Democrats Introduce Legislation Targeting Trump on Conflicts

The bill would force Trump to divest his business interests and release his tax returns.

Evan Vucci/AP

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Congressional Democrats filed new legislation on Monday in both the House and Senate that would force Donald Trump and future presidents to obey the same strict conflict-of-interest laws governing other federal officials.

In 11 days, Trump is poised to enter the White House with unprecedented conflicts. His public disclosures of his personal finances show interests in hundreds of businesses, billions in assets, and more than $700 million in debts—including entanglements with foreign investors and lenders. Trump has said he will only step back from overseeing the businesses he owns, but he has so far declined to divest any of his assets (or the debts attached to them), citing the fact that federal conflict-of-interest laws exempt the president and vice president. The legislation introduced by congressional Democrats would remove this exemption and categorize a violation of conflict-of-interest regulations as an impeachable offense.

Democrats have hammered Trump over his conflicts, but with little Republican support they have so far failed to get much traction. The new legislation will face similar hurdles—Republicans are unlikely to allow the measure to even come to a vote—but it could serve as a pressure point on Republicans who have been dodging the issue.

“The only way for President-elect Trump to truly eliminate conflicts of interest is to divest his financial interests by placing them in a blind trust,” said Sen. Elizabeth Warren, the lead Democrat sponsoring the Senate’s version of the bill. “This has been the standard for previous presidents, and our bill makes clear the continuing expectation that President-elect Trump do the same.”

In addition to requiring the president to transfer his conflict-causing assets into a blind trust overseen by an independent trustee, the bill would prohibit presidential appointees from working on any issue that would benefit the financial interests of the president and the president’s immediate family. In Trump’s case, such a provision could block his appointees from matters ranging from Justice Department settlement talks with Deutsche Bank (Trump’s biggest lender) to foreign policy decisions involving countries, such as Turkey, where the Trump Organization has business interests. The legislation also folds in a measure, previously sponsored by Sen. Ron Wyden (D-Ore.), that would require the sitting president and nominees of the major parties to publicly release their tax records.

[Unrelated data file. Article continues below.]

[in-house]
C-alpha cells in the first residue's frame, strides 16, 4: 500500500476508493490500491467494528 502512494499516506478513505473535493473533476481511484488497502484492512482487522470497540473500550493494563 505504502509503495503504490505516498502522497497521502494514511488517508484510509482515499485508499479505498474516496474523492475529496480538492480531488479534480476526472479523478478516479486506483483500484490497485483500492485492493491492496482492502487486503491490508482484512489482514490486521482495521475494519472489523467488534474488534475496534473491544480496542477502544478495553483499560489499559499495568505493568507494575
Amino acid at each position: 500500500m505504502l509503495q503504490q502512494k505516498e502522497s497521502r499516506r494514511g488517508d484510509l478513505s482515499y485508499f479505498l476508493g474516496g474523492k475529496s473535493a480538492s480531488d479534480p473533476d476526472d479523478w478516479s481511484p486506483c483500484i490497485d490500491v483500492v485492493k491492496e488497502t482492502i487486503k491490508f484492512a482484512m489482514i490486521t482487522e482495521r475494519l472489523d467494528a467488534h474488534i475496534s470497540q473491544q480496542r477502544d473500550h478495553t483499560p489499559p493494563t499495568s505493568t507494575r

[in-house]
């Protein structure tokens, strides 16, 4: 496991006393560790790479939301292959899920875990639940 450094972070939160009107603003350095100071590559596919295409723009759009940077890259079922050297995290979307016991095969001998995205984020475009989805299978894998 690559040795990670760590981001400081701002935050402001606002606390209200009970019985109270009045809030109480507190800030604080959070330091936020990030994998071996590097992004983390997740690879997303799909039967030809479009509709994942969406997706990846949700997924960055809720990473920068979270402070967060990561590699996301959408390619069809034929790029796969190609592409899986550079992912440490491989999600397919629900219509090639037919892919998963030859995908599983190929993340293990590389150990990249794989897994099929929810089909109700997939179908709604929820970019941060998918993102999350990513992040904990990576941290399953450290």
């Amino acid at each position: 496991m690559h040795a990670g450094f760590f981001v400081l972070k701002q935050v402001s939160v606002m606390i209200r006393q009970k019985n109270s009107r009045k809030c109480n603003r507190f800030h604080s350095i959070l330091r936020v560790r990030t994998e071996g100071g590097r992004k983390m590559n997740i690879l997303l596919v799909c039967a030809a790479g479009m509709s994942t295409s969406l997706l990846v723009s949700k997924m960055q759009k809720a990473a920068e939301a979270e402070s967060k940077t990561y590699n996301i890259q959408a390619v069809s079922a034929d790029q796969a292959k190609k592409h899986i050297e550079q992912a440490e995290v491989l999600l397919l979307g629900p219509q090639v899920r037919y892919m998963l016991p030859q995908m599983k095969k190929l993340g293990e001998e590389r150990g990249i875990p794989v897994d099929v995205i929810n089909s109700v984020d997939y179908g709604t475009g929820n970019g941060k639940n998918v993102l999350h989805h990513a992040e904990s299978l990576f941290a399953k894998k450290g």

Watchdog groups that have been calling for Trump to take action applauded the legislation.

“A second-grader could see that the only solution to this pervasive problem is for President-elect Trump to sell off the family business,” said Robert Weissman, president of Public Citizen. “Because there is no sign he intends to do this, it is incumbent on the Congress to force him to do so. That’s why immediate passage of Senator Warren’s legislation is desperately needed.”

Read the full version of the Presidential Conflicts of Interest Act legislation here.

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You expect the big picture, and it's our job at Mother Jones to give it to you. And right now, so many of the troubles we face are the making not of a virus, but of the quest for profit, political or economic (and not just from the man in the White House who could have offered leadership and comfort but instead gave us bleach).

In "News Is Just Like Waste Management," we unpack what the coronavirus crisis has meant for journalism, including Mother Jones’, and how we can rise to the challenge. If you're able to, this is a critical moment to support our nonprofit journalism with a donation: We've scoured our budget and made the cuts we can without impairing our mission, and we hope to raise $400,000 from our community of online readers to help keep our big reporting projects going because this extraordinary pandemic-plus-election year is no time to pull back.

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